17.
Nature ; 595(7865): 114-119, 2021 07.
Article in English | MEDLINE | ID: covidwho-1207147

ABSTRACT

Respiratory failure is the leading cause of death in patients with severe SARS-CoV-2 infection1,2, but the host response at the lung tissue level is poorly understood. Here we performed single-nucleus RNA sequencing of about 116,000 nuclei from the lungs of nineteen individuals who died of COVID-19 and underwent rapid autopsy and seven control individuals. Integrated analyses identified substantial alterations in cellular composition, transcriptional cell states, and cell-to-cell interactions, thereby providing insight into the biology of lethal COVID-19. The lungs from individuals with COVID-19 were highly inflamed, with dense infiltration of aberrantly activated monocyte-derived macrophages and alveolar macrophages, but had impaired T cell responses. Monocyte/macrophage-derived interleukin-1ß and epithelial cell-derived interleukin-6 were unique features of SARS-CoV-2 infection compared to other viral and bacterial causes of pneumonia. Alveolar type 2 cells adopted an inflammation-associated transient progenitor cell state and failed to undergo full transition into alveolar type 1 cells, resulting in impaired lung regeneration. Furthermore, we identified expansion of recently described CTHRC1+ pathological fibroblasts3 contributing to rapidly ensuing pulmonary fibrosis in COVID-19. Inference of protein activity and ligand-receptor interactions identified putative drug targets to disrupt deleterious circuits. This atlas enables the dissection of lethal COVID-19, may inform our understanding of long-term complications of COVID-19 survivors, and provides an important resource for therapeutic development.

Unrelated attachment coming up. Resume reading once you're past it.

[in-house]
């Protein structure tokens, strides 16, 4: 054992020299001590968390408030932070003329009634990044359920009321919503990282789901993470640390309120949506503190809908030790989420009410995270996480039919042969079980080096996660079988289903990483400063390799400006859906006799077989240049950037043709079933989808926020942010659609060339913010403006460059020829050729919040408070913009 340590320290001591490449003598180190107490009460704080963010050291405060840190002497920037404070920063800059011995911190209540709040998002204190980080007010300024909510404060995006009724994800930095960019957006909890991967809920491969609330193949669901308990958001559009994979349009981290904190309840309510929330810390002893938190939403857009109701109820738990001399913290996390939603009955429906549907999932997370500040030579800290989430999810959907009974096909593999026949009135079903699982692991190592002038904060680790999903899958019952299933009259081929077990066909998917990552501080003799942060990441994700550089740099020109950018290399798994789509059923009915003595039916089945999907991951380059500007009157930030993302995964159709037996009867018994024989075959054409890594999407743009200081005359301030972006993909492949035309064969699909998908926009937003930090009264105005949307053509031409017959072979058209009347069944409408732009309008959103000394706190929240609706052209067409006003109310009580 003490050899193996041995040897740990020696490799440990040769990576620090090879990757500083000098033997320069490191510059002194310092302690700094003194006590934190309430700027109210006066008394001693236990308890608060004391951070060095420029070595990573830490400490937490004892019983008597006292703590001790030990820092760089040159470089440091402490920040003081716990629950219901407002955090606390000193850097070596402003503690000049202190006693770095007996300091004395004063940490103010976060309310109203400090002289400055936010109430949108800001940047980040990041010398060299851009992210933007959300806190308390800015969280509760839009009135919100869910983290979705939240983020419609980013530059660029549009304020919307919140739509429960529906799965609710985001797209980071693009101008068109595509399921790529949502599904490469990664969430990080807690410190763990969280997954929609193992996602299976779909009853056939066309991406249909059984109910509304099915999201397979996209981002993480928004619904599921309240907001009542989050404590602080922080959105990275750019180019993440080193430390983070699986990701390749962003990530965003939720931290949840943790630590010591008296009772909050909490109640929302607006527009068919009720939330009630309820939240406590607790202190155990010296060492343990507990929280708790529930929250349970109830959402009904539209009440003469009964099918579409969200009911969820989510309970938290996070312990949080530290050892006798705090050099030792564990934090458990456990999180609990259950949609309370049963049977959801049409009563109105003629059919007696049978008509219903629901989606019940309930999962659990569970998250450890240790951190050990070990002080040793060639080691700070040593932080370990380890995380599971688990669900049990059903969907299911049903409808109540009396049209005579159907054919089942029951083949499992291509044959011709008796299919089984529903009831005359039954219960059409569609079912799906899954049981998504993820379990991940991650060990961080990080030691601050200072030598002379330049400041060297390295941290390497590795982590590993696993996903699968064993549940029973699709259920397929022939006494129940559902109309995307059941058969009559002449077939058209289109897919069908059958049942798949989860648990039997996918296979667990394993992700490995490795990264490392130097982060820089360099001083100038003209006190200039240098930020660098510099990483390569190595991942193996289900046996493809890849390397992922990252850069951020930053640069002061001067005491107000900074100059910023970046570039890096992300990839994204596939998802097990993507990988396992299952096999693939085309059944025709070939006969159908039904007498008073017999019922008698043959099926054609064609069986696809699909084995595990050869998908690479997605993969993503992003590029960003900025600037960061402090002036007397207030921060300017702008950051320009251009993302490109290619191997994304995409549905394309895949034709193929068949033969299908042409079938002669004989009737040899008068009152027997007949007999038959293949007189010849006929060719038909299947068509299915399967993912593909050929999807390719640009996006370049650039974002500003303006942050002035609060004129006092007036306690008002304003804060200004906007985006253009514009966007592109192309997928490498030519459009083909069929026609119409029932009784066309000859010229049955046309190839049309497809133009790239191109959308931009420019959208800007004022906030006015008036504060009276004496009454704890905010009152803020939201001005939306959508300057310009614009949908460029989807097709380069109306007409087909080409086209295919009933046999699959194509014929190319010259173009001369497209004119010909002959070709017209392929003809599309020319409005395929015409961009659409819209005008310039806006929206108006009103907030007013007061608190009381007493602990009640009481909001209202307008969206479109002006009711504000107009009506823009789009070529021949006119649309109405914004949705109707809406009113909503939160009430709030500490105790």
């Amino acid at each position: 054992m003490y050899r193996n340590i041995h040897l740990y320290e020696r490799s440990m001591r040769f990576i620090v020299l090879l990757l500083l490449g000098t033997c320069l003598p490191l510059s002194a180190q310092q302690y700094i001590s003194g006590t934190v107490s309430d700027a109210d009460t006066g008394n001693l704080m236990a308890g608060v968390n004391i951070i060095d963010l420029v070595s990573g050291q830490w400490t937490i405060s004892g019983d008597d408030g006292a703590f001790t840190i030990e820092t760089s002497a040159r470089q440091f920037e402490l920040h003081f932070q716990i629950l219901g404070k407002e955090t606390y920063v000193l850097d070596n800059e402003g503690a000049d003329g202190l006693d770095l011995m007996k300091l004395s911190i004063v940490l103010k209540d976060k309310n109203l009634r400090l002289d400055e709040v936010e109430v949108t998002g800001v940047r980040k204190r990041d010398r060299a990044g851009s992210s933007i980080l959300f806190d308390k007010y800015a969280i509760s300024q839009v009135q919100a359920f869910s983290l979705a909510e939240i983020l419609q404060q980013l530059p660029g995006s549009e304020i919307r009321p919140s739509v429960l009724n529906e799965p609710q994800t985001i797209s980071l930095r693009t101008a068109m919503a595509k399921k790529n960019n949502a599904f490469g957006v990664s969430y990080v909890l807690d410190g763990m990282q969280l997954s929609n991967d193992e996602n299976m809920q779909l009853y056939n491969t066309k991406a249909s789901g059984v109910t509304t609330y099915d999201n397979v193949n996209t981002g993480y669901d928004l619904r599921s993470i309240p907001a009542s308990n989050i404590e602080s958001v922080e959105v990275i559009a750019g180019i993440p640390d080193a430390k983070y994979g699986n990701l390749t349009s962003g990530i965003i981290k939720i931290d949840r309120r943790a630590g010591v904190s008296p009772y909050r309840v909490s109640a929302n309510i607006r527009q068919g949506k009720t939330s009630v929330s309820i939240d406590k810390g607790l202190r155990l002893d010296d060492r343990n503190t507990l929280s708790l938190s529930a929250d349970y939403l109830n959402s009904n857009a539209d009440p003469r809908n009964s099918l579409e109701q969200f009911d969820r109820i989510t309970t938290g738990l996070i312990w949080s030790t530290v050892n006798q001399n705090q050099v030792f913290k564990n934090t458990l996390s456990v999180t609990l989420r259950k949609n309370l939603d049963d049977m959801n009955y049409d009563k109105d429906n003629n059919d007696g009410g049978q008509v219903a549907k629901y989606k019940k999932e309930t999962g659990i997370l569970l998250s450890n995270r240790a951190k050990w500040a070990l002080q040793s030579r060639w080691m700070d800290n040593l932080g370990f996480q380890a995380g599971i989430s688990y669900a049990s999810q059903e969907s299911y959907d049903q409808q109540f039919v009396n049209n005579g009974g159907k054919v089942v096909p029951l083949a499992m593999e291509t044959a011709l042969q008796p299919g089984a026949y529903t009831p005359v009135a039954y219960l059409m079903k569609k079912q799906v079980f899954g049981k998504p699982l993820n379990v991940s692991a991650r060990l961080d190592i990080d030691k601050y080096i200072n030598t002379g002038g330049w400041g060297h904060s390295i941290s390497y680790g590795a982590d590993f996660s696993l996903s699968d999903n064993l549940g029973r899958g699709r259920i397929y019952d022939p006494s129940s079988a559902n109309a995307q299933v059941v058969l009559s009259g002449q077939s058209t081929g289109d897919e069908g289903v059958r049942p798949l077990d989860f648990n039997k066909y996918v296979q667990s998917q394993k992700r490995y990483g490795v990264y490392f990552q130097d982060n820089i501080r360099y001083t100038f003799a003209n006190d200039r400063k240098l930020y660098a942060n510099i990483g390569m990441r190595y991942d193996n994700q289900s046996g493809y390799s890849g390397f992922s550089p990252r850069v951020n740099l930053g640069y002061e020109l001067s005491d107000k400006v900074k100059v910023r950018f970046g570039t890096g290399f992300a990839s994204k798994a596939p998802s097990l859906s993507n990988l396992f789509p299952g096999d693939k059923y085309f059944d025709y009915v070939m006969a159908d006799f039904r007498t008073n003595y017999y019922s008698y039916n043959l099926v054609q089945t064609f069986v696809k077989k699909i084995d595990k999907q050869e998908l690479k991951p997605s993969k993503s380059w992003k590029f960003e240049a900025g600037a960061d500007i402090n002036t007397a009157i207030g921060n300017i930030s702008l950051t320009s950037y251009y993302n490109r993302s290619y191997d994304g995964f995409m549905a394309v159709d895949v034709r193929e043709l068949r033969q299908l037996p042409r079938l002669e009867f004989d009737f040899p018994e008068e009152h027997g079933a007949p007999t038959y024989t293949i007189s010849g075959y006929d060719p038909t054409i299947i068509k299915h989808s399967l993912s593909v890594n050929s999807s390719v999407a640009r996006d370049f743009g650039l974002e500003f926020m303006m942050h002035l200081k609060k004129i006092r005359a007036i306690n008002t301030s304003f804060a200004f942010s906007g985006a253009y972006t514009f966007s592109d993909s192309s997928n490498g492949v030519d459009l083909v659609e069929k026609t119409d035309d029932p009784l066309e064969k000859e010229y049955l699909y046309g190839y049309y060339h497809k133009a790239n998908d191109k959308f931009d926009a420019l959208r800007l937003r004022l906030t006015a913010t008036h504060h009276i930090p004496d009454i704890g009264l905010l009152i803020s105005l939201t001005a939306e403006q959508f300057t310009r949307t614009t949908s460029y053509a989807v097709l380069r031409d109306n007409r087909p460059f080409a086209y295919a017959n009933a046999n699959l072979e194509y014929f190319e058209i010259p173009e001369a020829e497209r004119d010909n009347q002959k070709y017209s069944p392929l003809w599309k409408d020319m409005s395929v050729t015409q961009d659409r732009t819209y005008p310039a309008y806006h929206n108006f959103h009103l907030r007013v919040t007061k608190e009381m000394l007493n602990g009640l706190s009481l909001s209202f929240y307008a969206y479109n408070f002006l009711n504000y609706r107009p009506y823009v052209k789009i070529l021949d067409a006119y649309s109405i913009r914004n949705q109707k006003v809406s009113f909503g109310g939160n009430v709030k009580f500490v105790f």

Subject(s)
COVID-19/pathology , COVID-19/virology , Lung/pathology , SARS-CoV-2/pathogenicity , Single-Cell Analysis , Aged , Aged, 80 and over , Alveolar Epithelial Cells/pathology , Alveolar Epithelial Cells/virology , Atlases as Topic , Autopsy , COVID-19/immunology , Case-Control Studies , Female , Fibroblasts/pathology , Fibrosis/pathology , Fibrosis/virology , Humans , Inflammation/pathology , Inflammation/virology , Macrophages/pathology , Macrophages/virology , Macrophages, Alveolar/pathology , Macrophages, Alveolar/virology , Male , Middle Aged , Plasma Cells/immunology , T-Lymphocytes/immunology
19.
Nature ; 593(7860): 564-569, 2021 05.
Article in English | MEDLINE | ID: covidwho-1155701

ABSTRACT